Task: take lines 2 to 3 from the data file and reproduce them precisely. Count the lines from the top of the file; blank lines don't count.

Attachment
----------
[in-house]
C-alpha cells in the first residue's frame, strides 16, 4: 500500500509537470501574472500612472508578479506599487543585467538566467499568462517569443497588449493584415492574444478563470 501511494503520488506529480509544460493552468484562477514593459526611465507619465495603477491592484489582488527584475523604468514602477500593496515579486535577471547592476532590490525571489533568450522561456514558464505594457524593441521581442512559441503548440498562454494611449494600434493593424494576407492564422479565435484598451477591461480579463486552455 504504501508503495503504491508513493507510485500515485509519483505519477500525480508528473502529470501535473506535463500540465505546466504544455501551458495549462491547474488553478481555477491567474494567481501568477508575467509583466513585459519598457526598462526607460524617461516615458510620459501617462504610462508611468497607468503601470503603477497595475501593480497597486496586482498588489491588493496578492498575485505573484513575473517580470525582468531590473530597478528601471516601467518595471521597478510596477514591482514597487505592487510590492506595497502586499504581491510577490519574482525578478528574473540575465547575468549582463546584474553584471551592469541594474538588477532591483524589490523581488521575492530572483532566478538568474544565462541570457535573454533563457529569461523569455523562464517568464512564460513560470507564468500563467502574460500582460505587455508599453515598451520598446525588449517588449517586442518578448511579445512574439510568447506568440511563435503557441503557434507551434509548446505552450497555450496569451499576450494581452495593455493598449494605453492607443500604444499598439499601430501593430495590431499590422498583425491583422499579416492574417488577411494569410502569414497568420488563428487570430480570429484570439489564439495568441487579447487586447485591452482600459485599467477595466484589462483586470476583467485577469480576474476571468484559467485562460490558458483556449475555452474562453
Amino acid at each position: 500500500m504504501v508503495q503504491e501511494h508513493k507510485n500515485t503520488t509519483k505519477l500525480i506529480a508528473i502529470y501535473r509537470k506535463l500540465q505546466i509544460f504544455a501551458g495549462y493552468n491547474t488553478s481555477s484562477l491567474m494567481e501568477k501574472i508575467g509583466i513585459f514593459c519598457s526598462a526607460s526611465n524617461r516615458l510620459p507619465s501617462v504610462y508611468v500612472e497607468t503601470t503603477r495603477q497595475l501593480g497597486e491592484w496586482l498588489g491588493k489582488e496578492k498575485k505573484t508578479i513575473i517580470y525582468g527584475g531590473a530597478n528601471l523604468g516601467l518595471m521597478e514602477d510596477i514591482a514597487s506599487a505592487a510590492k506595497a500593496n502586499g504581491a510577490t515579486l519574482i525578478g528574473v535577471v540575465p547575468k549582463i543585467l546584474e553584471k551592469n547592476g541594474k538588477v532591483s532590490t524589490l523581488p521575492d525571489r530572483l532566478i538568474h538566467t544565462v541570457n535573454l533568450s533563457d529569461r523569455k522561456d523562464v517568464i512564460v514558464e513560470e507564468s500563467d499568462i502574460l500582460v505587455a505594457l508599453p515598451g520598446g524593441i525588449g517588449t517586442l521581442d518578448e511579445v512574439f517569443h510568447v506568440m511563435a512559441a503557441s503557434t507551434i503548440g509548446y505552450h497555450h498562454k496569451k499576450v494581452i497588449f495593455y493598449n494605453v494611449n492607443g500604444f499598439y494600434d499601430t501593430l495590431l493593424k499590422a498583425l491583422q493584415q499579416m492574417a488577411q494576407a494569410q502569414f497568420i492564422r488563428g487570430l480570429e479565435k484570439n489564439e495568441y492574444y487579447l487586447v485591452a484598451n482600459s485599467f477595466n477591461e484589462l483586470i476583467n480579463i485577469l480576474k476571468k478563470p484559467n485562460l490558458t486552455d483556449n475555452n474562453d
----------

C-alpha cells in the first residue's frame, strides 16, 4: 500500500509537470501574472500612472508578479506599487543585467538566467499568462517569443497588449493584415492574444478563470 501511494503520488506529480509544460493552468484562477514593459526611465507619465495603477491592484489582488527584475523604468514602477500593496515579486535577471547592476532590490525571489533568450522561456514558464505594457524593441521581442512559441503548440498562454494611449494600434493593424494576407492564422479565435484598451477591461480579463486552455 504504501508503495503504491508513493507510485500515485509519483505519477500525480508528473502529470501535473506535463500540465505546466504544455501551458495549462491547474488553478481555477491567474494567481501568477508575467509583466513585459519598457526598462526607460524617461516615458510620459501617462504610462508611468497607468503601470503603477497595475501593480497597486496586482498588489491588493496578492498575485505573484513575473517580470525582468531590473530597478528601471516601467518595471521597478510596477514591482514597487505592487510590492506595497502586499504581491510577490519574482525578478528574473540575465547575468549582463546584474553584471551592469541594474538588477532591483524589490523581488521575492530572483532566478538568474544565462541570457535573454533563457529569461523569455523562464517568464512564460513560470507564468500563467502574460500582460505587455508599453515598451520598446525588449517588449517586442518578448511579445512574439510568447506568440511563435503557441503557434507551434509548446505552450497555450496569451499576450494581452495593455493598449494605453492607443500604444499598439499601430501593430495590431499590422498583425491583422499579416492574417488577411494569410502569414497568420488563428487570430480570429484570439489564439495568441487579447487586447485591452482600459485599467477595466484589462483586470476583467485577469480576474476571468484559467485562460490558458483556449475555452474562453
Amino acid at each position: 500500500m504504501v508503495q503504491e501511494h508513493k507510485n500515485t503520488t509519483k505519477l500525480i506529480a508528473i502529470y501535473r509537470k506535463l500540465q505546466i509544460f504544455a501551458g495549462y493552468n491547474t488553478s481555477s484562477l491567474m494567481e501568477k501574472i508575467g509583466i513585459f514593459c519598457s526598462a526607460s526611465n524617461r516615458l510620459p507619465s501617462v504610462y508611468v500612472e497607468t503601470t503603477r495603477q497595475l501593480g497597486e491592484w496586482l498588489g491588493k489582488e496578492k498575485k505573484t508578479i513575473i517580470y525582468g527584475g531590473a530597478n528601471l523604468g516601467l518595471m521597478e514602477d510596477i514591482a514597487s506599487a505592487a510590492k506595497a500593496n502586499g504581491a510577490t515579486l519574482i525578478g528574473v535577471v540575465p547575468k549582463i543585467l546584474e553584471k551592469n547592476g541594474k538588477v532591483s532590490t524589490l523581488p521575492d525571489r530572483l532566478i538568474h538566467t544565462v541570457n535573454l533568450s533563457d529569461r523569455k522561456d523562464v517568464i512564460v514558464e513560470e507564468s500563467d499568462i502574460l500582460v505587455a505594457l508599453p515598451g520598446g524593441i525588449g517588449t517586442l521581442d518578448e511579445v512574439f517569443h510568447v506568440m511563435a512559441a503557441s503557434t507551434i503548440g509548446y505552450h497555450h498562454k496569451k499576450v494581452i497588449f495593455y493598449n494605453v494611449n492607443g500604444f499598439y494600434d499601430t501593430l495590431l493593424k499590422a498583425l491583422q493584415q499579416m492574417a488577411q494576407a494569410q502569414f497568420i492564422r488563428g487570430l480570429e479565435k484570439n489564439e495568441y492574444y487579447l487586447v485591452a484598451n482600459s485599467f477595466n477591461e484589462l483586470i476583467n480579463i485577469l480576474k476571468k478563470p484559467n485562460l490558458t486552455d483556449n475555452n474562453d